Educational Attainment and Employment

By Aliprantis, Dionissi; Zenker, Mary | Economic Trends, March 2011 | Go to article overview

Educational Attainment and Employment


Aliprantis, Dionissi, Zenker, Mary, Economic Trends


03.02.11

Labor market experiences can be highly varied for individuals with different levels of educational attainment. Higher levels of educational attainment tend to be associated with higher wages, and there is evidence that the benefits of a degree have been increasing in recent decades in the United States. For example, the wages of high school dropouts have dropped since the early 1970s, while the wages of college graduates relative to high school graduates have increased. Empirical facts like these make it unsurprising that a great deal of attention has recently been focused on the relative performance of American students in terms of both educational attainment and achievement.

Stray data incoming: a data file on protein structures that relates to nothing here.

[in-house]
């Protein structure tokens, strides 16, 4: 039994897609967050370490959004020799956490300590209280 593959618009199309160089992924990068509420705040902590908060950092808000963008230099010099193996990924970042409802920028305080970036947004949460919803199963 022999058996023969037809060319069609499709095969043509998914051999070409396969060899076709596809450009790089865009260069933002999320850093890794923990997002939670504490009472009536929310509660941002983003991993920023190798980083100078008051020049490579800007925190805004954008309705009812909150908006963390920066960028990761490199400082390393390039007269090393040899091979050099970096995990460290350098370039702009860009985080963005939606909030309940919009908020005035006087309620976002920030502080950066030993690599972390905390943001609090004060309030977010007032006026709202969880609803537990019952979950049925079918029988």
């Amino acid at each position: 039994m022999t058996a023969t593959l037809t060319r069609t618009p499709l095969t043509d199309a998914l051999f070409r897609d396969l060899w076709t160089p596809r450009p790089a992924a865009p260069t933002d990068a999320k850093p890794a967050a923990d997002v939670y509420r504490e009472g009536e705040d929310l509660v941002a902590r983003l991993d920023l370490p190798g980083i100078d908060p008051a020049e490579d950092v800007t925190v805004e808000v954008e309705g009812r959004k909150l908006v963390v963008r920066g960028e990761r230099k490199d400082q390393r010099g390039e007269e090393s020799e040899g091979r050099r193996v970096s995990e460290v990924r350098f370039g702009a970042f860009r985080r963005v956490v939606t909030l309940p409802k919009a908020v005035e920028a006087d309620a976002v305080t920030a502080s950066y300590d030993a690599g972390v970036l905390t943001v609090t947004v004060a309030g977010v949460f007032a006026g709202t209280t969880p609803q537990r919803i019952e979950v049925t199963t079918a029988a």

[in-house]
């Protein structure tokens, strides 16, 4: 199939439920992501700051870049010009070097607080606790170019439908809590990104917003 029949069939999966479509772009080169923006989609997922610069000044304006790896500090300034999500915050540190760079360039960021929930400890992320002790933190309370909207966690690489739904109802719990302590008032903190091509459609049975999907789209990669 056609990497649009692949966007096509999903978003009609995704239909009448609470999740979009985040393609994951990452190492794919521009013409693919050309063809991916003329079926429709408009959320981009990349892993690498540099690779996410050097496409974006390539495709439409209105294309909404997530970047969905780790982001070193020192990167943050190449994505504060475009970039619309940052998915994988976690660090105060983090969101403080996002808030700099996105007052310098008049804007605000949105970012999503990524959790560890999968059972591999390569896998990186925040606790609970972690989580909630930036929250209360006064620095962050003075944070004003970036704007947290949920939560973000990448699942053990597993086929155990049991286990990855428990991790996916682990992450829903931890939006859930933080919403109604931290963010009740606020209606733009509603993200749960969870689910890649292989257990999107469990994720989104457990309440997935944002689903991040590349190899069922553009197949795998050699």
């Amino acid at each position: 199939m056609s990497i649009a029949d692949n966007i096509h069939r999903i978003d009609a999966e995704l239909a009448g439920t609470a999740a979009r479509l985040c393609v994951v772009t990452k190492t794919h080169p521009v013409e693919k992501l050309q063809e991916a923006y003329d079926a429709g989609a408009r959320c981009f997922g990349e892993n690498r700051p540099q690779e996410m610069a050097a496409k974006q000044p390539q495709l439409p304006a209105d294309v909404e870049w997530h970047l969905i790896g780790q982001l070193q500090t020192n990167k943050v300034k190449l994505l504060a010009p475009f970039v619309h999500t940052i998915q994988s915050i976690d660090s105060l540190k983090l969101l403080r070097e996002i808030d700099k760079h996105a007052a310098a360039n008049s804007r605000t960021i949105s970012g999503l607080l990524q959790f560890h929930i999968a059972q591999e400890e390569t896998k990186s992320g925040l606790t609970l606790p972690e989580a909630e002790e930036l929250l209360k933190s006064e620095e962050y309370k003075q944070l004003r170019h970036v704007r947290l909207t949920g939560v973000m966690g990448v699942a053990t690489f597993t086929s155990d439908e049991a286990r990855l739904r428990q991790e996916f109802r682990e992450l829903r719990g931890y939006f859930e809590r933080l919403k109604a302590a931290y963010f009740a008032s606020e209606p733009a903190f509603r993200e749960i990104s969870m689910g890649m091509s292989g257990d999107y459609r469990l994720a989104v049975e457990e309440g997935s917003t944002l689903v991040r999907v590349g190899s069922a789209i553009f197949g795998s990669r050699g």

Given this changing wage structure, a natural issue to investigate is whether other employment outcomes have also changed by education levels over time. A look at labor force participation rates and unemployment patterns using data from the Bureau of Labor Statistics shows they have.

First we see that high school dropouts have actually increased their labor force participation slightly since the early nineties, despite their decreasing wages. This contrasts with all other education groups, which all experienced gradual decreases in labor force participation rates. What may be most striking about this picture is the huge gap between high school dropouts and all other groups, which is very gradually closing.

Once individuals decide to participate in the labor market, how do their experiences differ by educational attainment? …

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